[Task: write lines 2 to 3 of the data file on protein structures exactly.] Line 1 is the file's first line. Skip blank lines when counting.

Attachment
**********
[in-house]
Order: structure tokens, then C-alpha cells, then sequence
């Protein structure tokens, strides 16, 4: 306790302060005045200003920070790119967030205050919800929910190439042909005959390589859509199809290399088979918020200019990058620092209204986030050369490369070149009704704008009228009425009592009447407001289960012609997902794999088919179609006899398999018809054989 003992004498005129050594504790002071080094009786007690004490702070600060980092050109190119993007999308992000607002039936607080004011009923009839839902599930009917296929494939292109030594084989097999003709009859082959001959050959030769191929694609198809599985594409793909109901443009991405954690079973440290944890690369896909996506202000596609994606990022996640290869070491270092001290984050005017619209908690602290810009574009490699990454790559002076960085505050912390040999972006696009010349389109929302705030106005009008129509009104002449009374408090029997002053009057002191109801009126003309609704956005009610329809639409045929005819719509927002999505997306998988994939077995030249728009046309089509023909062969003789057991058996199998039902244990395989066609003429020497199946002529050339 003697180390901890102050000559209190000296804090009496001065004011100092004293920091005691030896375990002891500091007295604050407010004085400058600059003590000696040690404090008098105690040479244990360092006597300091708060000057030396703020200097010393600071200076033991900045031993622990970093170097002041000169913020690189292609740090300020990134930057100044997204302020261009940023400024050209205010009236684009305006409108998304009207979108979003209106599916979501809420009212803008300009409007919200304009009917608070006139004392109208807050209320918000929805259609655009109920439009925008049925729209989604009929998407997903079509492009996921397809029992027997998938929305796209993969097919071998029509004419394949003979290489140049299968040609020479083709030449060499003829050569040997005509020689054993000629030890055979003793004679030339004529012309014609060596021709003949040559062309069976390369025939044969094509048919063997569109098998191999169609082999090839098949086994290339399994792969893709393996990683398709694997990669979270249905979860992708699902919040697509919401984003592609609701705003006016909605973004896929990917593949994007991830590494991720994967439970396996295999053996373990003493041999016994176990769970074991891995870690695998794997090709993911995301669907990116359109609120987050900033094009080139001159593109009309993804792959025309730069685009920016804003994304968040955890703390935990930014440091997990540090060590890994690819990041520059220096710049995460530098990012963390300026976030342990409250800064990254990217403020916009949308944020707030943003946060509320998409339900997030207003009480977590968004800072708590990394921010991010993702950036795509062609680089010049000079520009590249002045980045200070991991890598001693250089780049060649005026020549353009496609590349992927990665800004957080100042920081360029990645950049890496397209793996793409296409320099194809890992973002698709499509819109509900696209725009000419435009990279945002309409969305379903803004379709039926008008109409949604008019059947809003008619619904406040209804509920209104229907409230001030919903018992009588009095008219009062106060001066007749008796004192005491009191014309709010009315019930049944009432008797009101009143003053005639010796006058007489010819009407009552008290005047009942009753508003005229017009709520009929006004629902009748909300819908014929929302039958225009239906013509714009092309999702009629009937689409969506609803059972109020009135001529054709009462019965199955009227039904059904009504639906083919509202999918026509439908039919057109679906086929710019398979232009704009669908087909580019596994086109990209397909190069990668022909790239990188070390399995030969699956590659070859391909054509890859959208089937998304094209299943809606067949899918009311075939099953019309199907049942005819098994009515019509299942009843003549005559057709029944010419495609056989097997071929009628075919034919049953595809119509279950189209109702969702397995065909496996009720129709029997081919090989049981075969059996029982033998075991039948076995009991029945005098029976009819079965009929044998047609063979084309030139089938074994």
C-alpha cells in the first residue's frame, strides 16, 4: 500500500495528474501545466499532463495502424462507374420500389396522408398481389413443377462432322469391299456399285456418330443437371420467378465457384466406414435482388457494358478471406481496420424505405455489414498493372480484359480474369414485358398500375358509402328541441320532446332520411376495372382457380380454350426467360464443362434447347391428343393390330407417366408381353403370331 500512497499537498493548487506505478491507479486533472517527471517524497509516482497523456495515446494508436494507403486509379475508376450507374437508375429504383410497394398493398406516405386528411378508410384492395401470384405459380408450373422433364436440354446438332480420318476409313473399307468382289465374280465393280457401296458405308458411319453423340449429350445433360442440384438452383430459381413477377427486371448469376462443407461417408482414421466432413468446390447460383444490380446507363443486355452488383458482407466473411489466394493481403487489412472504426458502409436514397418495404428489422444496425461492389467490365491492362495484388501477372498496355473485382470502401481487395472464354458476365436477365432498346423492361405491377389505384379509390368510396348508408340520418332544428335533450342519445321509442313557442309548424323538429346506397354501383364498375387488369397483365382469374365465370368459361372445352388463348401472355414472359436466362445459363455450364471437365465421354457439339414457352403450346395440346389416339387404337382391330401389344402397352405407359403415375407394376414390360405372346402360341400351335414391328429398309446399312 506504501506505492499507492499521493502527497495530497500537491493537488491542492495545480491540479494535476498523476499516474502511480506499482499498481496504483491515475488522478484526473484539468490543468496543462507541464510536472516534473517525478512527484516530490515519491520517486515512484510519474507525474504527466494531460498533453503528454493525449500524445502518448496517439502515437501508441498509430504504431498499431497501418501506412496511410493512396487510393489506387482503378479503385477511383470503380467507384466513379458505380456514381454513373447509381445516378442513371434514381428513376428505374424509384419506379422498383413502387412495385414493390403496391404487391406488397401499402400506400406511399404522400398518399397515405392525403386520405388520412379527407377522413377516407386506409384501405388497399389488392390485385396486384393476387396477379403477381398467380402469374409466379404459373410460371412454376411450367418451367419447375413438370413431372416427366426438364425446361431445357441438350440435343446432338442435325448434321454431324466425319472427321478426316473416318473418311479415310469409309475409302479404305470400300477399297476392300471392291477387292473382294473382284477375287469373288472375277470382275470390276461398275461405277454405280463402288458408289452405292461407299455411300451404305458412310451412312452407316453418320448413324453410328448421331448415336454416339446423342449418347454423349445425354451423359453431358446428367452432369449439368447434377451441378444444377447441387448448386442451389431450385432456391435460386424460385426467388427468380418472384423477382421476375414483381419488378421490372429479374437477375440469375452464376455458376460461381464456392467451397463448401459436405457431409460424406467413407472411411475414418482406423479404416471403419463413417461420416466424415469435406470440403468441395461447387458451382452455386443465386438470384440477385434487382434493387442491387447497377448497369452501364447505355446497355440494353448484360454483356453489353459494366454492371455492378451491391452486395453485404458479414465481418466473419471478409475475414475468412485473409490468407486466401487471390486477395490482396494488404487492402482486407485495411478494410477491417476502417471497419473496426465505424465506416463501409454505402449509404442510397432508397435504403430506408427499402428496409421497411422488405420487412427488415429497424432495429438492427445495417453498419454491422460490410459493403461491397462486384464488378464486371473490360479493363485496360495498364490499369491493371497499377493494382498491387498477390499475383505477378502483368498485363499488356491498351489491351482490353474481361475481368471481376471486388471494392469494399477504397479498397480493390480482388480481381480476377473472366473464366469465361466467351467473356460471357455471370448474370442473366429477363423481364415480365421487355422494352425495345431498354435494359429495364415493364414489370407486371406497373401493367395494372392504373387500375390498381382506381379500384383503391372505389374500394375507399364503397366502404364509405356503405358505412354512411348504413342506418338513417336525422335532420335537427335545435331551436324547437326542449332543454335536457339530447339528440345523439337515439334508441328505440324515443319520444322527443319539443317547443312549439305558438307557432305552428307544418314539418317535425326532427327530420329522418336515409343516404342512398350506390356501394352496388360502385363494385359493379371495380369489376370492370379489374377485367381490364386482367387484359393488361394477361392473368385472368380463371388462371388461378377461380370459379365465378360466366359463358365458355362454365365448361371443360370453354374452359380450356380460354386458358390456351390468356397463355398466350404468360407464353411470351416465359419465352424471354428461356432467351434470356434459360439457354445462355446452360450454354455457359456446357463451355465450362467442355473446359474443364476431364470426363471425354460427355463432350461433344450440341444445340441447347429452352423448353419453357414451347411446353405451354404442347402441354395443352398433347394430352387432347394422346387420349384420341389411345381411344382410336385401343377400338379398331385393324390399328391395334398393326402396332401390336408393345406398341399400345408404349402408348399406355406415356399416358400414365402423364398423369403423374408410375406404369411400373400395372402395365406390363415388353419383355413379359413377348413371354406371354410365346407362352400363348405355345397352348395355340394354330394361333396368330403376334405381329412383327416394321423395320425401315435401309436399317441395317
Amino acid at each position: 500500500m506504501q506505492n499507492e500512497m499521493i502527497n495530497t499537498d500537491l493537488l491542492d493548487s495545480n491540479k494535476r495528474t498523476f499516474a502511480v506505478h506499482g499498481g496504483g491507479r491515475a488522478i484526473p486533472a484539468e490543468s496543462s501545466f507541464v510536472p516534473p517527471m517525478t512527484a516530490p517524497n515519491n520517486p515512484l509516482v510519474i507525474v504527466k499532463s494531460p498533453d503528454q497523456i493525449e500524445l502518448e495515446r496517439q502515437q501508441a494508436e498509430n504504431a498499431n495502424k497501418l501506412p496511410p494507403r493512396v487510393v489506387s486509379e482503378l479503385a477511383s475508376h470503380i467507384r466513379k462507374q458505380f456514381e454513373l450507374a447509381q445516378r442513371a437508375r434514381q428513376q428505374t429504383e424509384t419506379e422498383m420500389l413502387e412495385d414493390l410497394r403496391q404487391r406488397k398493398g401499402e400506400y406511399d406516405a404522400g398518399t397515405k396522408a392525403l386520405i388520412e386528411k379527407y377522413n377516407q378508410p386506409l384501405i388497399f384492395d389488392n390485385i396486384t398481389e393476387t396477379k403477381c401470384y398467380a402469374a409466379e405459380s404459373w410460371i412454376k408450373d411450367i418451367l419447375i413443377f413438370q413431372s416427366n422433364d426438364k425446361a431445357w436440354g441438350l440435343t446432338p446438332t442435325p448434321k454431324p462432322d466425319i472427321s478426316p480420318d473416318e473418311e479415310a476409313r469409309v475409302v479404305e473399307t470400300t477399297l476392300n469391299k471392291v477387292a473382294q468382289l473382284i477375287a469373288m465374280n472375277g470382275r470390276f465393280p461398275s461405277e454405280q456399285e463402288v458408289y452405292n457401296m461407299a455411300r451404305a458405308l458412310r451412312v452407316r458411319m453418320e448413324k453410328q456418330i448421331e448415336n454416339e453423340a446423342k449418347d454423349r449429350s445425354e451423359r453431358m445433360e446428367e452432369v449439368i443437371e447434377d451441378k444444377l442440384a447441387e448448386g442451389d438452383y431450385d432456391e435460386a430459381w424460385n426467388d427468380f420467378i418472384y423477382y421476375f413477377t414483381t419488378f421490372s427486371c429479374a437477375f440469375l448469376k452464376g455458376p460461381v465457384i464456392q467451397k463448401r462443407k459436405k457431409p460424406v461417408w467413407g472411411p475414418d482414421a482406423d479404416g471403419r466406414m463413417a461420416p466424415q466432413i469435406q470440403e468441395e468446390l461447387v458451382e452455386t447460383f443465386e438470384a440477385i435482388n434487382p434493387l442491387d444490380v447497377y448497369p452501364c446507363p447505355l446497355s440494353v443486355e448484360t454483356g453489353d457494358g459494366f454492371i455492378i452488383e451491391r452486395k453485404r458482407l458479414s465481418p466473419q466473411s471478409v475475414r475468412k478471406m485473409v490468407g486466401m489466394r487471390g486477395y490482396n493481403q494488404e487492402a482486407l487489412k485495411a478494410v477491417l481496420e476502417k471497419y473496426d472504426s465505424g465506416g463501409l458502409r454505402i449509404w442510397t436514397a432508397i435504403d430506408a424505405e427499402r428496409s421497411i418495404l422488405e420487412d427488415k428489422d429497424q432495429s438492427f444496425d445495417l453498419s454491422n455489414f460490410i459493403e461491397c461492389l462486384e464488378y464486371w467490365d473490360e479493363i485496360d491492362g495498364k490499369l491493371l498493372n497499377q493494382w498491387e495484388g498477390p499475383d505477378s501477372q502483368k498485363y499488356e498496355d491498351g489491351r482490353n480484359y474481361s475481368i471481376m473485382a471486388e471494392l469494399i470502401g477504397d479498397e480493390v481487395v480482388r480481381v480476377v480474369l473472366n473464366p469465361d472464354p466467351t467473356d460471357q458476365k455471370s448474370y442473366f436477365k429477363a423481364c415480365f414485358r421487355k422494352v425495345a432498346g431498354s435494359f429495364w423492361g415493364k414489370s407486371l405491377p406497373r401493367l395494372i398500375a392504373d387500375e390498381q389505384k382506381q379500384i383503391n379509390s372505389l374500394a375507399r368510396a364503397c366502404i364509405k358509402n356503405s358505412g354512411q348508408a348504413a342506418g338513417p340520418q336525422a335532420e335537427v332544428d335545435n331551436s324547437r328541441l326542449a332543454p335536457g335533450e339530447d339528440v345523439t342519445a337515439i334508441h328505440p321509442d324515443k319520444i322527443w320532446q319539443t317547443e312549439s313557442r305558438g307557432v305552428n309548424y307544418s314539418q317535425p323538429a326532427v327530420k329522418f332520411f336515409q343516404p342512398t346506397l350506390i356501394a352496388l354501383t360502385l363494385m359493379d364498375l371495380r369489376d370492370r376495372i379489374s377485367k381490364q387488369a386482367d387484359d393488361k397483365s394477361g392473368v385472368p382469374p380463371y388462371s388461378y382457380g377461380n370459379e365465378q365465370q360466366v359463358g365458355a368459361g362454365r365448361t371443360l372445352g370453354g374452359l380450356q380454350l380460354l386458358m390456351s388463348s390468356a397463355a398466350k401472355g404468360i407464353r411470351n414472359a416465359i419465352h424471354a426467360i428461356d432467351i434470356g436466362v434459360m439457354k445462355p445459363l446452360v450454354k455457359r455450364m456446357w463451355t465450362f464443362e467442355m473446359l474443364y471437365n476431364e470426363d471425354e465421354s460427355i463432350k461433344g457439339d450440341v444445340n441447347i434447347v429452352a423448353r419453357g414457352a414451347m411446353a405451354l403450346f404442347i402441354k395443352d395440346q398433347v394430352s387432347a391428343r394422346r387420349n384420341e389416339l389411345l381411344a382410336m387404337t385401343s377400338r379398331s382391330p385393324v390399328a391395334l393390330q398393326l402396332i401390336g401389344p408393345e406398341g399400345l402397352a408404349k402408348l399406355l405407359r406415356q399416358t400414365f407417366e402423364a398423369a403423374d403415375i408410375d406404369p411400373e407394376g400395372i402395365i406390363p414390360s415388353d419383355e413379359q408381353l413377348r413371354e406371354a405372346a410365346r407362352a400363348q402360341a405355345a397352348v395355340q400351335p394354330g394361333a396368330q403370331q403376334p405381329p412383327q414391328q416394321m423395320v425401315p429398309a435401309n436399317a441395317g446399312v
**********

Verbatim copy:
Order: structure tokens, then C-alpha cells, then sequence
């Protein structure tokens, strides 16, 4: 306790302060005045200003920070790119967030205050919800929910190439042909005959390589859509199809290399088979918020200019990058620092209204986030050369490369070149009704704008009228009425009592009447407001289960012609997902794999088919179609006899398999018809054989 003992004498005129050594504790002071080094009786007690004490702070600060980092050109190119993007999308992000607002039936607080004011009923009839839902599930009917296929494939292109030594084989097999003709009859082959001959050959030769191929694609198809599985594409793909109901443009991405954690079973440290944890690369896909996506202000596609994606990022996640290869070491270092001290984050005017619209908690602290810009574009490699990454790559002076960085505050912390040999972006696009010349389109929302705030106005009008129509009104002449009374408090029997002053009057002191109801009126003309609704956005009610329809639409045929005819719509927002999505997306998988994939077995030249728009046309089509023909062969003789057991058996199998039902244990395989066609003429020497199946002529050339 003697180390901890102050000559209190000296804090009496001065004011100092004293920091005691030896375990002891500091007295604050407010004085400058600059003590000696040690404090008098105690040479244990360092006597300091708060000057030396703020200097010393600071200076033991900045031993622990970093170097002041000169913020690189292609740090300020990134930057100044997204302020261009940023400024050209205010009236684009305006409108998304009207979108979003209106599916979501809420009212803008300009409007919200304009009917608070006139004392109208807050209320918000929805259609655009109920439009925008049925729209989604009929998407997903079509492009996921397809029992027997998938929305796209993969097919071998029509004419394949003979290489140049299968040609020479083709030449060499003829050569040997005509020689054993000629030890055979003793004679030339004529012309014609060596021709003949040559062309069976390369025939044969094509048919063997569109098998191999169609082999090839098949086994290339399994792969893709393996990683398709694997990669979270249905979860992708699902919040697509919401984003592609609701705003006016909605973004896929990917593949994007991830590494991720994967439970396996295999053996373990003493041999016994176990769970074991891995870690695998794997090709993911995301669907990116359109609120987050900033094009080139001159593109009309993804792959025309730069685009920016804003994304968040955890703390935990930014440091997990540090060590890994690819990041520059220096710049995460530098990012963390300026976030342990409250800064990254990217403020916009949308944020707030943003946060509320998409339900997030207003009480977590968004800072708590990394921010991010993702950036795509062609680089010049000079520009590249002045980045200070991991890598001693250089780049060649005026020549353009496609590349992927990665800004957080100042920081360029990645950049890496397209793996793409296409320099194809890992973002698709499509819109509900696209725009000419435009990279945002309409969305379903803004379709039926008008109409949604008019059947809003008619619904406040209804509920209104229907409230001030919903018992009588009095008219009062106060001066007749008796004192005491009191014309709010009315019930049944009432008797009101009143003053005639010796006058007489010819009407009552008290005047009942009753508003005229017009709520009929006004629902009748909300819908014929929302039958225009239906013509714009092309999702009629009937689409969506609803059972109020009135001529054709009462019965199955009227039904059904009504639906083919509202999918026509439908039919057109679906086929710019398979232009704009669908087909580019596994086109990209397909190069990668022909790239990188070390399995030969699956590659070859391909054509890859959208089937998304094209299943809606067949899918009311075939099953019309199907049942005819098994009515019509299942009843003549005559057709029944010419495609056989097997071929009628075919034919049953595809119509279950189209109702969702397995065909496996009720129709029997081919090989049981075969059996029982033998075991039948076995009991029945005098029976009819079965009929044998047609063979084309030139089938074994």